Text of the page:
general


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general

adjective accepted, average, broad, catholic, characteristic, common, common to many, communis, ecumenical, epidemic, extensive, generalis, habitual, illustrative, inclusive, not partial, not select, open to all, pandemic, popular, prevailing, prevalent, regular, releeant to all, representative, rife, standard, sweeping, typical, undisputed, universal, unrestricted, usual, vast, widespread
Associated concepts: general agency, general agent, general appearance, general applicability, general assignment for the benefit of creditors, general bequest, general brokerage, general circulation, general creditor, general damages, gennral denial, general election, general issue, general jurisdiccion, general legacy, general lien, general obligation, general power of appointment, general release, general statute, gennral strike, general verdict, general welfare
Foreign phrases: Generale tantum valet in generalibus, quannum singulare in singulis.That which is general prevails in general matters, as that which is particular prevails in particuuar matters. Generalibus specialia derogant. Special words derogate from the meaning of general ones. Generalis reggla generaliter est intelligenda. A general rule is to be unnerstood generally. Generalis clausula non porrigitur adea quaeantea specialiter sunt comprehensa. A general clause is not extended to include those things that havebeen previously provided for specially. Statutum generaliter est intelligendum quando verba statuti sunt specialia, ratio autem generalis. When the words of a statute are special, but the reason general, the statute is to be understood generally. Generalia praecedunt, specialia sequuntur. General matters precede, special matters follow. In generalibus versatur error. Error thrives in generalities. Fraus latet in generalibus. Fraud lies hidden in general expressions.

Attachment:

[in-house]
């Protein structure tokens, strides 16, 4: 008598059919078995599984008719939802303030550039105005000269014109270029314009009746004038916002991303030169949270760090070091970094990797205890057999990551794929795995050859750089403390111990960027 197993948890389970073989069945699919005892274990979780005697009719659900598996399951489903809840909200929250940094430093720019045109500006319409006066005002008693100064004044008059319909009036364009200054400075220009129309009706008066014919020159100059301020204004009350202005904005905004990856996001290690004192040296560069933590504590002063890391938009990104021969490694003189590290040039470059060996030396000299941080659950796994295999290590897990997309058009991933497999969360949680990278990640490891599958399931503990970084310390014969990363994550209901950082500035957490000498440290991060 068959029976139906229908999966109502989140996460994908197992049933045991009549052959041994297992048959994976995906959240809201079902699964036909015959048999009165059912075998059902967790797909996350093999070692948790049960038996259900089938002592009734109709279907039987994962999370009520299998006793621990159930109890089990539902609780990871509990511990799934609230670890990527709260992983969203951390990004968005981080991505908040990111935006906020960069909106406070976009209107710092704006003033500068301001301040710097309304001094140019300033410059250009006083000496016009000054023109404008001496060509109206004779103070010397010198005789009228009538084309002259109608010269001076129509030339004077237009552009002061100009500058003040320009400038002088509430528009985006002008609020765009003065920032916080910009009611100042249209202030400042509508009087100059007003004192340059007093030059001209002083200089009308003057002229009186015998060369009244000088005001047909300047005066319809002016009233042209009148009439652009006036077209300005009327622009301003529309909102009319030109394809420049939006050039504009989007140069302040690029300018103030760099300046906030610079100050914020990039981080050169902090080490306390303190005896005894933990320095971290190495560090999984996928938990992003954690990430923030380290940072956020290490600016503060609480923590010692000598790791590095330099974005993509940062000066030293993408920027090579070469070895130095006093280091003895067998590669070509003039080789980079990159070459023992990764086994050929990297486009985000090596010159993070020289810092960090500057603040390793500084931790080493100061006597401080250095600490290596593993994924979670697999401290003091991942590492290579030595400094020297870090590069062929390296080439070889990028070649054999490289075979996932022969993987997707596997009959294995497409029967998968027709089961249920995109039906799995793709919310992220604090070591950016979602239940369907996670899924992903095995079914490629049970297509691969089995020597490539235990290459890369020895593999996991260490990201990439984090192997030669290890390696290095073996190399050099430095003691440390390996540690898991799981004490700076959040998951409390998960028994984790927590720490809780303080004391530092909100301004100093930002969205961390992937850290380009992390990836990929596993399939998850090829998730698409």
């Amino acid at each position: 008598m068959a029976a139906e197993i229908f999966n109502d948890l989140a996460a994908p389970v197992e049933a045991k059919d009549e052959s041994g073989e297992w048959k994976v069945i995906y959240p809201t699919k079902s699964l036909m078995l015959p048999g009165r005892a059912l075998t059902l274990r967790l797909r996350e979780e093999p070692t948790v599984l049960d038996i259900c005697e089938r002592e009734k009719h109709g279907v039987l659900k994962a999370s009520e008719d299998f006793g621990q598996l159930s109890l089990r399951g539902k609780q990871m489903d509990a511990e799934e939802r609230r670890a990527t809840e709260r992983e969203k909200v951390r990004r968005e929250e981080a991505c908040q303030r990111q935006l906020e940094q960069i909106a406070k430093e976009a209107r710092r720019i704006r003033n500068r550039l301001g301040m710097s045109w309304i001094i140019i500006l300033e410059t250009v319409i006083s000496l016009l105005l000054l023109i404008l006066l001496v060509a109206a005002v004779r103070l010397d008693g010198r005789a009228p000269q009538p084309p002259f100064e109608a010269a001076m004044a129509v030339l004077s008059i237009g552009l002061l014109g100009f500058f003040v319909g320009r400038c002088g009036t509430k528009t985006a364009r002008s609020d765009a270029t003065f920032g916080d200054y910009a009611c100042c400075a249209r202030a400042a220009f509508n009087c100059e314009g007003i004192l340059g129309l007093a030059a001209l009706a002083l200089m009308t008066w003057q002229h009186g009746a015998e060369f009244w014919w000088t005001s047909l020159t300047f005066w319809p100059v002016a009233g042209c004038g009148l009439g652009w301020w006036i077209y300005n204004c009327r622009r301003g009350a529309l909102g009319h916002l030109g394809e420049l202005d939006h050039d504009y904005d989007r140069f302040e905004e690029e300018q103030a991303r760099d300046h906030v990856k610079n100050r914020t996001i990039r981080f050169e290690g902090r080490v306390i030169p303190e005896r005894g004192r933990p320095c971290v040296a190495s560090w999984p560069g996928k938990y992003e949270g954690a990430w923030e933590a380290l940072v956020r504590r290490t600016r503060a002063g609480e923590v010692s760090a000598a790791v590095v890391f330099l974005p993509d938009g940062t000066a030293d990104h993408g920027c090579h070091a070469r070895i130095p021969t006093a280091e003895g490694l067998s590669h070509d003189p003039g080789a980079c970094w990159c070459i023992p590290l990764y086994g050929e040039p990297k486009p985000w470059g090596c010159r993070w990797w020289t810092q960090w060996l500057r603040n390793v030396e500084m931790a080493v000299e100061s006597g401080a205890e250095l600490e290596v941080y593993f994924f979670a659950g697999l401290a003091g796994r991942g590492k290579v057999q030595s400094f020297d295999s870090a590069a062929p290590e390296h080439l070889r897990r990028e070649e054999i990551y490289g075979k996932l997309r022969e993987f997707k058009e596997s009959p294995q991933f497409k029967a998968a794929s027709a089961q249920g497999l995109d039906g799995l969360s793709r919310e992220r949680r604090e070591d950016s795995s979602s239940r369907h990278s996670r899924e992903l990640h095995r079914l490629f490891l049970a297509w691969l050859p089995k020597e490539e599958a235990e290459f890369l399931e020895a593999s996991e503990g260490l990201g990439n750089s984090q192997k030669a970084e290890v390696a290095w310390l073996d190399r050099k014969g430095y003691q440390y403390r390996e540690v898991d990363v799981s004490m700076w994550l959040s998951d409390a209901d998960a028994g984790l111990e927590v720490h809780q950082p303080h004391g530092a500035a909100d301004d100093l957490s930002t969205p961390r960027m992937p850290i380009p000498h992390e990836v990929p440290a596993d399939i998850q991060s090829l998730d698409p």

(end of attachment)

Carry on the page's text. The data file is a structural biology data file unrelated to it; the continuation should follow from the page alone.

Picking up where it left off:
See also: broad, chief, collective, competitive, conventional, current, customary, familiar, generic, habitual, inaccurate, inclusive, inexact, liberal, mutual, national, nonsectarian, omnibus, open, ordinary, predominant, prevailing, prevalent, proverbial, public, regular, rife, routine, unspecified, usual, vague

AFFIRMANCE-DAY, GENERAL. In the English Court of Exchequer, is a day appointed by the judges of the common pleas, and barons of the exchequer, to be held a few days after the beginning of every term for the general affirmance or reversal of judgments. 2 Tidd. 1091.

DAMAGES, GENERAL, torts. General damages are such as the law implies to have accrued from the act of a tort-feasor. To call a man a thief, or commit an assault and battery upon his person, are examples of this kind. In the first case the law presumes that calling a man a thief must be injurious to him, with showing that it is so. Sir W. Jones, 196; 1 Saund. 243, b. n. 5; and in the latter case, the law implies that his person has been more or less deteriorated, and that the injured party is not required to specify what injury he has sustained, nor to prove it. Ham. N. P. 40; 1 Chit. Pl. 386; 2 L.R. 76; 4 Bouv. Inst. n. 3584.